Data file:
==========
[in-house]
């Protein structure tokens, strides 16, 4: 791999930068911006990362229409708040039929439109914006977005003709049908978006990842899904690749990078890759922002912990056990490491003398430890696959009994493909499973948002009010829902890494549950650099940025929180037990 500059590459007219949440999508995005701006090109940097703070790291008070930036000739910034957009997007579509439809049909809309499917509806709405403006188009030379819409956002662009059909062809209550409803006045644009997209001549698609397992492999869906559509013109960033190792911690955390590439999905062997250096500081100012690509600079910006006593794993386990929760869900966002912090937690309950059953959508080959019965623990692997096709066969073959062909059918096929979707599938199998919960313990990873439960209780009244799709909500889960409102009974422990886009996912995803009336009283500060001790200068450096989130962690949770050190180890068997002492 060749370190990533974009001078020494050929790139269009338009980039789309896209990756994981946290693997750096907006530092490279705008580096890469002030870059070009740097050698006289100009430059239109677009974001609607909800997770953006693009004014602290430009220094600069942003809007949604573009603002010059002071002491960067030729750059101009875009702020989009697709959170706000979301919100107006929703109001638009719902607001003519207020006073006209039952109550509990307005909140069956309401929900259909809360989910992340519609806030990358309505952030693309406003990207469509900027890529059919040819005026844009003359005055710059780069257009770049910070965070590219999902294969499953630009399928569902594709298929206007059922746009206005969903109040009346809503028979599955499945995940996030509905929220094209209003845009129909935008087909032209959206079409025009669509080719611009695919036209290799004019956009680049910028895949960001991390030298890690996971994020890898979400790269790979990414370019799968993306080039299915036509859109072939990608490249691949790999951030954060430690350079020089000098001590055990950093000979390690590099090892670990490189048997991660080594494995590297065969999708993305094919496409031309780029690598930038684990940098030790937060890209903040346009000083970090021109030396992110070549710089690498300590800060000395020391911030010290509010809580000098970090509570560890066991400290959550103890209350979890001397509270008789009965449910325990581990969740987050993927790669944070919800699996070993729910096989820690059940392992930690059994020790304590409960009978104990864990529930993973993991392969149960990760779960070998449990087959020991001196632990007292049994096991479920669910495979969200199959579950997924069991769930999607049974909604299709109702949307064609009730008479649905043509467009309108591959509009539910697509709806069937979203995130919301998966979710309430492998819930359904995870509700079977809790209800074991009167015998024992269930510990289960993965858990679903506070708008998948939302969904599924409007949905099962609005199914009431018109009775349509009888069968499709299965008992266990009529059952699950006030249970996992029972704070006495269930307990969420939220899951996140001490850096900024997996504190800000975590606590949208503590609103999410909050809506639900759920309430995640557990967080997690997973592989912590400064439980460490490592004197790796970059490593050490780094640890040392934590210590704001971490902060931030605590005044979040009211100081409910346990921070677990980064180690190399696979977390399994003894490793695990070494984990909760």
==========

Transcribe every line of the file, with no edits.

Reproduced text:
[in-house]
């Protein structure tokens, strides 16, 4: 791999930068911006990362229409708040039929439109914006977005003709049908978006990842899904690749990078890759922002912990056990490491003398430890696959009994493909499973948002009010829902890494549950650099940025929180037990 500059590459007219949440999508995005701006090109940097703070790291008070930036000739910034957009997007579509439809049909809309499917509806709405403006188009030379819409956002662009059909062809209550409803006045644009997209001549698609397992492999869906559509013109960033190792911690955390590439999905062997250096500081100012690509600079910006006593794993386990929760869900966002912090937690309950059953959508080959019965623990692997096709066969073959062909059918096929979707599938199998919960313990990873439960209780009244799709909500889960409102009974422990886009996912995803009336009283500060001790200068450096989130962690949770050190180890068997002492 060749370190990533974009001078020494050929790139269009338009980039789309896209990756994981946290693997750096907006530092490279705008580096890469002030870059070009740097050698006289100009430059239109677009974001609607909800997770953006693009004014602290430009220094600069942003809007949604573009603002010059002071002491960067030729750059101009875009702020989009697709959170706000979301919100107006929703109001638009719902607001003519207020006073006209039952109550509990307005909140069956309401929900259909809360989910992340519609806030990358309505952030693309406003990207469509900027890529059919040819005026844009003359005055710059780069257009770049910070965070590219999902294969499953630009399928569902594709298929206007059922746009206005969903109040009346809503028979599955499945995940996030509905929220094209209003845009129909935008087909032209959206079409025009669509080719611009695919036209290799004019956009680049910028895949960001991390030298890690996971994020890898979400790269790979990414370019799968993306080039299915036509859109072939990608490249691949790999951030954060430690350079020089000098001590055990950093000979390690590099090892670990490189048997991660080594494995590297065969999708993305094919496409031309780029690598930038684990940098030790937060890209903040346009000083970090021109030396992110070549710089690498300590800060000395020391911030010290509010809580000098970090509570560890066991400290959550103890209350979890001397509270008789009965449910325990581990969740987050993927790669944070919800699996070993729910096989820690059940392992930690059994020790304590409960009978104990864990529930993973993991392969149960990760779960070998449990087959020991001196632990007292049994096991479920669910495979969200199959579950997924069991769930999607049974909604299709109702949307064609009730008479649905043509467009309108591959509009539910697509709806069937979203995130919301998966979710309430492998819930359904995870509700079977809790209800074991009167015998024992269930510990289960993965858990679903506070708008998948939302969904599924409007949905099962609005199914009431018109009775349509009888069968499709299965008992266990009529059952699950006030249970996992029972704070006495269930307990969420939220899951996140001490850096900024997996504190800000975590606590949208503590609103999410909050809506639900759920309430995640557990967080997690997973592989912590400064439980460490490592004197790796970059490593050490780094640890040392934590210590704001971490902060931030605590005044979040009211100081409910346990921070677990980064180690190399696979977390399994003894490793695990070494984990909760």